When Hannah and I travel to the Mountain States, we love to explore Western towns after a day of hiking. Some of our favorites are Flagstaff and Prescott, Arizona, Lander, Wyoming, Bozeman and Missoula, Montana, and Panguitch and Moab, Utah. Traveling to small towns provides us with a getaway with no to-do lists or the weight of responsibilities at home. They embody a freedom from our usual day-to-day. Though I love our day-to-days in Maine, these towns get me thinking in new ways and entertaining new possibilities.
Unable to visit as planned to the Grand Teton or Yellowstone National Parks due to the three feet of snow on even the lower elevation lake trails in early June, we pivot to Plan B and drive due north from Salt Lake City (where we had landed) to Pocatello, Idaho.
The former and current city flags of Pocatello, Idaho
Idaho! My first trip to the Potato State was in June of 1969 with my college roommate, Jim Francis (Mule), and Hugh Chappell (Kerch). Mule and I were transferring out of the College of Wooster in Ohio after three tumultuous years there as undergrads and Kerch was heading to Yellowstone National Park for a summer internship. It was the summer of the Beatles “Hey Jude” playing in the local pub in Idaho Falls. The following day I began hitchhiking from Idaho Falls to Tempe, the home of Arizona State University where I was transferring in the fall.
That 900 miles of hitchhiking took me three days. Just two years later my continued meager finances had me hitchhiking from Atlanta, Georgia to Cuyahoga Falls, Ohio to meet up with Hannah when on the way I ended up in the Knoxville (TN) Jail. Click here for the first of this sixth part series of my being jailed in the South as a long hair.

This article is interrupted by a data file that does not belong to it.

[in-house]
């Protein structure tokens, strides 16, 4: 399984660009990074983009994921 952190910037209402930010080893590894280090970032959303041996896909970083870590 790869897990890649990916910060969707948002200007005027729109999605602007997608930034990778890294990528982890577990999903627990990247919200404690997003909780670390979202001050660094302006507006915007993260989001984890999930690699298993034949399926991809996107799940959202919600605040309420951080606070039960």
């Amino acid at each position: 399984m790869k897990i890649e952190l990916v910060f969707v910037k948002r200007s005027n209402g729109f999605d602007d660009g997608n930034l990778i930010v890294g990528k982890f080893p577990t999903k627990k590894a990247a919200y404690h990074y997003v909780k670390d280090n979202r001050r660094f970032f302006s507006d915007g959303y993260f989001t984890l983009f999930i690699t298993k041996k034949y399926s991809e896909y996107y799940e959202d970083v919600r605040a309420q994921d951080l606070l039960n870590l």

Today, there is no hitchhiking or jail involved as Hannah and I arrive for a popular local trail – Gibson Jack Trail. Loving the chance to interact with others, I am energized by the give and take with other hikers. Truth be told, with other hikers around, we are much less likely to get lost!
Arriving at the trailhead a little after 1 PM on a sunny, 80 degree early June day, Hannah and I lather on the sunscreen, slap on our fanny packs, and immediately start steadily climbing on a rocky trail with sage, juniper, and pines; we handle the nearly 5000 feet of elevation just fine.
After 45 minutes through mountain meadows of grassland, we hit a fork in the trail and choose to cross left over a wooden bridge of planks. Unfortunately today we lack a map so we are hiking blind. Yes, I agree that’s not impressive! Usually if we have no map, we believe that we can go up and back on most any trail with a high degree of confidence that we won’t get lost. But today’s trail is a loop trail, the Gibson Jack Loop.
Here in the Targhee National Forest the signage is poor which compounds our issues. Aspens bracket the trail with leaves that are not fully leafed. Mountain snow rivulets whisk by us. It’s all pretty cool until…
After an hour we still see no other hikers but do see a distant mountain and wonder if that’s part of the loop. We are again reminded that not having a map is a major bummer. We look for a sign. I mean an omen-type sign: if we see another hiker on the trail whose advice we have a high degree of confidence in, we’ll continue on. If not, we’ll head back the way we came.
The mountain ascent is steep and rocky and makes us wonder, should we go any further? Now five miles into the wilderness without seeing a soul, we feel we are out of options and don’t want this late afternoon to be spelled L-O-S-T.
Seeing no one, we turn back, later learning that if we had continued to that mountain top, we would have had just 2.3 miles back to the trailhead. Instead, by turning back we hiked five more miles.
Some days you get the bear, some days the bear gets you. – Davy Crockett
Later, we toast the Blackfoot Mountains and small town America as the sun sets after 9 PM this early June evening here in the northern Rockies .